For a certain Canadian political party, the Liberal Party of Canada, the future is unclear.
More and more every day on t.v. and radio news programs and in print publications chatter is centering on the political future of the Liberals. It's hard to believe that it was just half a year ago that they were deadlocked with the Conservatives in the Canadian political polls.
Since then leader Michael Ignatieff has seen his popularity drop along with that of his party. Canadians didn't seem to take too kindly to the possibility of another election so soon.
So what's next? Luckily for Ignatieff a new year is right around the corner. A new start, a new and possibly last chance to turn the poll numbers around. Liberal supporters need to feel enthused about their party and their leader -a feeling that generally lacks as 2009 comes to a close. He is on notice and you cannot attribute all the party's problems to him alone.
History is not on Ignatieff's side.
A lot of the talk in the media lately (including Canadian political blogs) has focused on the idea of a Liberal-NDP merger. Such an idea is unthinkable to many Liberals but I seem to remember a similarly "crazy" idea back in 2003 when the Progressive Conservative Party and Canadian Alliance merged into one super-party. The right of centre was united as one entity while the left-of-centre was still fractured into several parties.
It's a simple numbers game.
In the current political context the numbers do not favour the Liberals. Many members of the Canadian political party believe that if they just have the right person to lead the party everything will be o.k. and they can go back to the good ol' days of seemingly endless rule. This view is incorrect. It would take a "perfect storm" of circumstances and events that would lead to the Liberals winning the next Canadian federal election if it comes in 2010.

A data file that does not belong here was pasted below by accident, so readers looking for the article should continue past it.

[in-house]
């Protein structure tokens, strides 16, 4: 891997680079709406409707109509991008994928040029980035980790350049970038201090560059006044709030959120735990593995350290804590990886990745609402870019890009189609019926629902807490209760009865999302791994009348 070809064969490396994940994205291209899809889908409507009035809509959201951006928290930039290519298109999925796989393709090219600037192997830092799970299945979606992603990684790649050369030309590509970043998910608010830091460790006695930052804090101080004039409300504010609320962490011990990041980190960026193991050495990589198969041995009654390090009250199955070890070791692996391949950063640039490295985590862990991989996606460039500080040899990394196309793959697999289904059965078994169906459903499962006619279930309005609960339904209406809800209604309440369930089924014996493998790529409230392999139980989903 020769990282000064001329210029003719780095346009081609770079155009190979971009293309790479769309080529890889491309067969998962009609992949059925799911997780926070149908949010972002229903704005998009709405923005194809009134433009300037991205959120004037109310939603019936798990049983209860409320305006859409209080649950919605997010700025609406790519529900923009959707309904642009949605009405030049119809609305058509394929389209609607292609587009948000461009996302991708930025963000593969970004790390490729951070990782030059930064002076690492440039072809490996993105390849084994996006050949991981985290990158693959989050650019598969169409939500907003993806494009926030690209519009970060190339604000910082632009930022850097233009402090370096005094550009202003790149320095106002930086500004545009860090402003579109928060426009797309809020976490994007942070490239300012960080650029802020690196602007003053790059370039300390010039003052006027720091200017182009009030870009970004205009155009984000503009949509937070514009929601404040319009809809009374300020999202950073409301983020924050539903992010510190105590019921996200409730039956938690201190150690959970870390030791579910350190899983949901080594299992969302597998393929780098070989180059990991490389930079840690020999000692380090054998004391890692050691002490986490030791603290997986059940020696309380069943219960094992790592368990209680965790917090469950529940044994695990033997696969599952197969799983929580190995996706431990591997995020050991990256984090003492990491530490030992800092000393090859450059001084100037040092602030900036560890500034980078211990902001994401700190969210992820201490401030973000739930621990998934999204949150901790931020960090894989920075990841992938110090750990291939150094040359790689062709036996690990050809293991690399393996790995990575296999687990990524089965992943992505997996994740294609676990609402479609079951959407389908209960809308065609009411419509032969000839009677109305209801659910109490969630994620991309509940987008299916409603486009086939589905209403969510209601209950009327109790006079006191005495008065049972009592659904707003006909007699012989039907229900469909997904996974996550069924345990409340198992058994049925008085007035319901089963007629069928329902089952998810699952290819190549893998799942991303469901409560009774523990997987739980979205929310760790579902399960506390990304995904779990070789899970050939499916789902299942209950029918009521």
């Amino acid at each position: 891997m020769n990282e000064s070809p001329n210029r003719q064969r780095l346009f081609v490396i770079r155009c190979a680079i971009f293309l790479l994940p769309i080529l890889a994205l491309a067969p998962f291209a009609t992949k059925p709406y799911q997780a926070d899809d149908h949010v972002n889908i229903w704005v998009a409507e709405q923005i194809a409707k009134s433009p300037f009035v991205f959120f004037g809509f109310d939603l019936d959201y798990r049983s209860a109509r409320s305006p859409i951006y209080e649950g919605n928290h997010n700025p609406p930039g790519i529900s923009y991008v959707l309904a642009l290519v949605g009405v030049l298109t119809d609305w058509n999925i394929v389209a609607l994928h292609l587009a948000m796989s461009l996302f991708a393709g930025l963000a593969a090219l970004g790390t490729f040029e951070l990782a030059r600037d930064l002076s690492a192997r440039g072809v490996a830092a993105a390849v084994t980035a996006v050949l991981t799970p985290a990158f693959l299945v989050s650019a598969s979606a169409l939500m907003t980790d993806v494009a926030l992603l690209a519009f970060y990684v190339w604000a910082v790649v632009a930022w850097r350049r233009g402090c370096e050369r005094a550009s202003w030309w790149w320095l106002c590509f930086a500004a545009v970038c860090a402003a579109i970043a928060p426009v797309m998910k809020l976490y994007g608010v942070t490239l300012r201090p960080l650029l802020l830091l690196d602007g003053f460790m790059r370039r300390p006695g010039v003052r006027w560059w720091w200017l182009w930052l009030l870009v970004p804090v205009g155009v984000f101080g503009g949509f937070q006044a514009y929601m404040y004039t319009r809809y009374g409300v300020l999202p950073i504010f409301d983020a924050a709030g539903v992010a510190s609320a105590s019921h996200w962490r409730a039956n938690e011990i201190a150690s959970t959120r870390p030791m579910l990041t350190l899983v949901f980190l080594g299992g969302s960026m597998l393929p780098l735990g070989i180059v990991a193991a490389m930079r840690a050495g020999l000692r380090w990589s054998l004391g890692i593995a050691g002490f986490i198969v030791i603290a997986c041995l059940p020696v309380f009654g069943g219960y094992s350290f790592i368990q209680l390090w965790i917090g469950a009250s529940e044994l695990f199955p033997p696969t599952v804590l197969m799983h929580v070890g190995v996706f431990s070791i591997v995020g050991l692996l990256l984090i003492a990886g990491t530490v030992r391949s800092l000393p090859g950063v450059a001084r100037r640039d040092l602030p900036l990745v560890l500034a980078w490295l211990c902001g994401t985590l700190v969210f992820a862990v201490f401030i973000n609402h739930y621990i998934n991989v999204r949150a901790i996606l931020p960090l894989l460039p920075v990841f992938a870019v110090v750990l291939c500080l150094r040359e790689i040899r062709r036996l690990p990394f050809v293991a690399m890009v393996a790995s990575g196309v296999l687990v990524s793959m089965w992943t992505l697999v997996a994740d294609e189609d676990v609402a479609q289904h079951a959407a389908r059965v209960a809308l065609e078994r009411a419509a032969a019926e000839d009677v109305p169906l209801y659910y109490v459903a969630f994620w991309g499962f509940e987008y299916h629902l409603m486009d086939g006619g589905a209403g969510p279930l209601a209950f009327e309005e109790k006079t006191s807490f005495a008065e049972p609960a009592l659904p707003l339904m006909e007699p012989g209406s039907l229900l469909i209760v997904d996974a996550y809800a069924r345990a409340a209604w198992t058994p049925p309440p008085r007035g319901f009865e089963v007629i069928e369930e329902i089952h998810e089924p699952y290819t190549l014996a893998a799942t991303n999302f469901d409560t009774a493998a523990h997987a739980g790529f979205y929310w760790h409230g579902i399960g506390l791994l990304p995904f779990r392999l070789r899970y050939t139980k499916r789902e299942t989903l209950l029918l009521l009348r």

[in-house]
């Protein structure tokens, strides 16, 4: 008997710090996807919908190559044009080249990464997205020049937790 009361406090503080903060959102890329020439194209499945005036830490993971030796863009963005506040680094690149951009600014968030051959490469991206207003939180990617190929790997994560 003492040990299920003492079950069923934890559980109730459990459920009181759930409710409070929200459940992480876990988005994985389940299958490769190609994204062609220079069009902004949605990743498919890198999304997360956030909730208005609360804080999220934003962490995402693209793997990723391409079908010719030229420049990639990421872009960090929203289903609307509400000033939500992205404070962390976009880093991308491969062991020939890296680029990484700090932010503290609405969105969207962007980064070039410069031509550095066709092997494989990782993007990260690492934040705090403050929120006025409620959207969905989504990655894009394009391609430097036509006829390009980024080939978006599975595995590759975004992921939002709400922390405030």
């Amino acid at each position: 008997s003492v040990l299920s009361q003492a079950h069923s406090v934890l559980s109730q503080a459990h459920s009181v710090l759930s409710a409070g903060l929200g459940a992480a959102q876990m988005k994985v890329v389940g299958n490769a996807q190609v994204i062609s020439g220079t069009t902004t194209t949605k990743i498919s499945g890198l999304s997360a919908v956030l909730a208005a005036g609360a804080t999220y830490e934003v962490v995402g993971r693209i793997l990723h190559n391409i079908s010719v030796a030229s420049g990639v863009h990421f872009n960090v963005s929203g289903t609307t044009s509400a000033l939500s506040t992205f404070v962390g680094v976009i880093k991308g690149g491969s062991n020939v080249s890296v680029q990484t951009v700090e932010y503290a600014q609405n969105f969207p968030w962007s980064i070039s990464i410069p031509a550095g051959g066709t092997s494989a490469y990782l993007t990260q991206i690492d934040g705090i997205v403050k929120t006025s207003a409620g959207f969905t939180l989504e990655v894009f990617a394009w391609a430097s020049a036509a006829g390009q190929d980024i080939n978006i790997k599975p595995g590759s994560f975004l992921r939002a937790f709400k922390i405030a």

The Conservative government would have to make some serious mistakes (serious, not trivial) and the NDP would have to lose some support (it has been gaining support over the last 6 months) and the Liberals and Ignatieff would have to run a near-perfect campaign. Could it happen? Possibly? Yes. Unlikely Yes.
I'm not a pessimist, just a realist.
As I looked into the issue of a Liberal-NDP merger I examined the provincial politics to see how such a merger would affect politics in the provinces and I call tell you that such a merger would not change the provincial Canadian political system generally. In B.C. however, things get a little tricky as two parties in action there are the NDP and the BC Liberals who are not affiliated with the federal Liberal Party of Canada. The BCL's membership is derived from federal Liberal and Conservative supporters.
As a centrist who favours relatively conservative fiscal policy and moderately liberal social policy I personally identify best with the Liberals as my Canadian political party of choice; no party in Canada represents my political views more accurately. I want us to win. If we could avoid a merger that would be ideal but I just don't foresee that happening given the historical and current political context.
It just does not add up.
The average Canadian voter needs a clear choice. Voters from the centre to centre-left are splitting their vote between the the NDP and the Liberals, diminishing the possibility of either party forming a majority government. Times have changed. We might have to swallow our pride and change with it. I always liked the fact that we had a multi-party system and with a merger that system would remain.
It takes bold and tough choices to achieve great results. Stephen Harper understood that well in 2003.
I'd like to hear some input from Liberal supporters on this so post a comment and let me know what you think about a potential Liberal-NDP merger.
see related: Ally the left-of-centre?
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